Investing in Mental Health
May is Disability Income Awareness Month, making it a good time to discuss mental health concerns in the workplace and how disability insurance may help. Although there is increased awareness about mental health issues and resources, the workplace can still be challenging and stressful for many employees. Common challenges for employees, like fear of termination, can affect your team and business. Even if you currently offer mental health resources, are you ensuring your employees know what’s available?
Mental Health in the Workplace
According to the National Alliance on Mental Illness (NAMI), about one in five adults had a mental illness in 2020 and less than half received mental health services.1 Many mental illnesses are manageable with treatment but go untreated due to the negative stigma around asking for help. Fifty-nine percent of employees fear reaching out to a manager or human resources about their mental health because they think it could negatively impact their job security.2
Not having a supportive environment can cost your business too. Untreated employees often see a loss in productivity and increased absenteeism.
How Disability Insurance May Help
Some conditions covered by disability policies include mood, anxiety, eating, and psychotic disorders. Those affected may need treatment from residential facilities or day treatment programs. Others may only need outpatient therapy or psychiatric appointments. However, these treatment methods may require impacted employees to take time off occasionally.
Having disability insurance could encourage employees to seek treatment if they feel secure that they will get some financial assistance if they must miss work. Disability policies may pay as much as 60% of an employee’s salary depending on the policy. Additionally, stress, anxiety and untreated mental illnesses can lead to physical health issues that could benefit from disability coverage as well.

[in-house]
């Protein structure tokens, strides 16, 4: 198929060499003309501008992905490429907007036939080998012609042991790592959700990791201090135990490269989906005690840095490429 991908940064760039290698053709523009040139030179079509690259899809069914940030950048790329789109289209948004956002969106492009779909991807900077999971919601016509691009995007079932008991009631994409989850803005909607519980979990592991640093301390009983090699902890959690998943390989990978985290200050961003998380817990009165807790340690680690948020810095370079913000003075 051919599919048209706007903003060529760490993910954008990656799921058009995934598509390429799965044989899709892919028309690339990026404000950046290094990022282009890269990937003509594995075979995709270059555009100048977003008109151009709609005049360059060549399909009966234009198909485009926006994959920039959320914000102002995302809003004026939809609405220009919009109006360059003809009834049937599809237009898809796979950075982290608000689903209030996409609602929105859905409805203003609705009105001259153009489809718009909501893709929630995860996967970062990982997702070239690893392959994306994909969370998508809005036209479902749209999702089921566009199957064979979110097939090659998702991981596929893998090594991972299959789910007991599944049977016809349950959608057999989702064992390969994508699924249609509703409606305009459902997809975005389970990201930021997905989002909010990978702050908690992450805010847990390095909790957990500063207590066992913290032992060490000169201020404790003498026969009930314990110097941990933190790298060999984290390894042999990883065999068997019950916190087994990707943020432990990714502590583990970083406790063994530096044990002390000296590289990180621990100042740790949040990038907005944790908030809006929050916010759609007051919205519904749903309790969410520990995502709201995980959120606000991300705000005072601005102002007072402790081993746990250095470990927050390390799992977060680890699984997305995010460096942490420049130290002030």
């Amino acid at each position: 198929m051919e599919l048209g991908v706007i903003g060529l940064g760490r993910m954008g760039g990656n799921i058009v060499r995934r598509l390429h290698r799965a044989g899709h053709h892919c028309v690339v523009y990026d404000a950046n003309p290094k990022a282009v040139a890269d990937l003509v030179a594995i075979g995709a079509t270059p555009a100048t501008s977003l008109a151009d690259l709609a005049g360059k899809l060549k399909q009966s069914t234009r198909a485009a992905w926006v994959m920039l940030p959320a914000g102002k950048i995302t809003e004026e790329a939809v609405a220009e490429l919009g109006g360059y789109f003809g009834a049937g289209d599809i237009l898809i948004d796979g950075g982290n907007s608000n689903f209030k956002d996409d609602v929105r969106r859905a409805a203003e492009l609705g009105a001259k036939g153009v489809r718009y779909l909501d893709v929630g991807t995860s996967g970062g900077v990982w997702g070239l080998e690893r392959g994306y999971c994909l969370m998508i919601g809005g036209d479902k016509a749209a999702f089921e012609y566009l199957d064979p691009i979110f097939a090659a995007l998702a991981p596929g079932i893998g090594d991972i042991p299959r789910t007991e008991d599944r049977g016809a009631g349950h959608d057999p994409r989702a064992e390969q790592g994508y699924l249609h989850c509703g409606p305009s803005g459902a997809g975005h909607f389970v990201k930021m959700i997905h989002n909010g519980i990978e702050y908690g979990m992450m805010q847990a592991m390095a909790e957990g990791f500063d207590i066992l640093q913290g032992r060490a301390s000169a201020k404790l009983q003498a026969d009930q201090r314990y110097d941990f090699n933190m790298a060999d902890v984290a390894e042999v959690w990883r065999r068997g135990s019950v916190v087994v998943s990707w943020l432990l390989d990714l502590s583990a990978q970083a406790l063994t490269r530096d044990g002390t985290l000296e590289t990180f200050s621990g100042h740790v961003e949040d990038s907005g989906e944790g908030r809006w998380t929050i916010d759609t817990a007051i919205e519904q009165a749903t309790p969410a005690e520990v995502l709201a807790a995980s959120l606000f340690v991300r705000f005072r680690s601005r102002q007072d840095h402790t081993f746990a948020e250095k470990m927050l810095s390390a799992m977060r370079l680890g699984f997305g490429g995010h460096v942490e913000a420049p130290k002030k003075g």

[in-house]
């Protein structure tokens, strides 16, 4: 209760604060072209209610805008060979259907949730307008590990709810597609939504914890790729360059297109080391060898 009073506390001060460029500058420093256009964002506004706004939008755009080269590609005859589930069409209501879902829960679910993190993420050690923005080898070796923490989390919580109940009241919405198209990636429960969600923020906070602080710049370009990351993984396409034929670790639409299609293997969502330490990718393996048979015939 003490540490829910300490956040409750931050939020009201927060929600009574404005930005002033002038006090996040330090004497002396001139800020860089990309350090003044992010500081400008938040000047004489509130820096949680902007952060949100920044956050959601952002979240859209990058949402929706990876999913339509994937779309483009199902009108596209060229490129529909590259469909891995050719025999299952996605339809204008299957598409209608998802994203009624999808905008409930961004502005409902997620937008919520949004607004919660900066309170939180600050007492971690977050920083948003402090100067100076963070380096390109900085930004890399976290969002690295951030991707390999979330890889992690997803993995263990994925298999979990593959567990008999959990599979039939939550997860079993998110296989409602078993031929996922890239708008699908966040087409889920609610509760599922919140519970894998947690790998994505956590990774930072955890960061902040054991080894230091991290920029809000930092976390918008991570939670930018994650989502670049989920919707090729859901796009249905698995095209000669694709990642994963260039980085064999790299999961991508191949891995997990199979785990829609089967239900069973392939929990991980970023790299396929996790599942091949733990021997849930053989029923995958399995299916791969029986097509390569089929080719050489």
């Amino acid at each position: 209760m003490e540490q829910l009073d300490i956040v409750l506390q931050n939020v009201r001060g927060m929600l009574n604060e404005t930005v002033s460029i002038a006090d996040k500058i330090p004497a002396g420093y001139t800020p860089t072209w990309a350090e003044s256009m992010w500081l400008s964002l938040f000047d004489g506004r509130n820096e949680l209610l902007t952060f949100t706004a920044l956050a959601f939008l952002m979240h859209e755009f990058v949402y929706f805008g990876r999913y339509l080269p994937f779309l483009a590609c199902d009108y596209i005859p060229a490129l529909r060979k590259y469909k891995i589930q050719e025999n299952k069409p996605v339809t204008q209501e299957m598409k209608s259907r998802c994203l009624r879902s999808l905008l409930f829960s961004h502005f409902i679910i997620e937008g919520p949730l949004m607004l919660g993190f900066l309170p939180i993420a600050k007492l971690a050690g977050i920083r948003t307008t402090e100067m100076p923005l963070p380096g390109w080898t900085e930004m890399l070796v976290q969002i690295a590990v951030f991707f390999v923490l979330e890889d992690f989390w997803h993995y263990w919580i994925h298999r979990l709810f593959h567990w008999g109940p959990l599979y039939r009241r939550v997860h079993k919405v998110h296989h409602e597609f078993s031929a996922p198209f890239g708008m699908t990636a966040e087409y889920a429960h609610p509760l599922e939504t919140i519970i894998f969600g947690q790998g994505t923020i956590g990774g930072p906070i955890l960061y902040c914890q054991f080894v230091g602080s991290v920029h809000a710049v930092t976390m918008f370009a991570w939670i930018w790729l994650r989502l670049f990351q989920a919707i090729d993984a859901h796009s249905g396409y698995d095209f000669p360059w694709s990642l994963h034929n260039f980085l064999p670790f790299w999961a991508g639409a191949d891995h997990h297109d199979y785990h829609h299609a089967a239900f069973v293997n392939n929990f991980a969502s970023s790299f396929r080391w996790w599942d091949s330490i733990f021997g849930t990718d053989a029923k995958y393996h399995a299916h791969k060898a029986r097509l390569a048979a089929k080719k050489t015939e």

Supportive Work Environment
Employees may feel motivated to seek help sooner when they work in a supportive culture. Offering disability insurance is just one way to help foster this environment. Another option is to develop a plan for immediate and long-term support. This could include training management to offer proactive assistance to struggling employees, educating employees on their resources or offering Employee Assistance Programs (EAPs). You can also encourage employees to participate in self-care or health and wellness activities to reduce stress. Your local community organizations may also have mental health resources that can be shared with employees.
By taking these steps, you may improve the work environment and potentially save costs in the future by investing in a reliable mental health program. It can also help break the stigma around seeking assistance.
This blog is up to date as of May 2023 and has not been updated for changes in the law, administration or current events.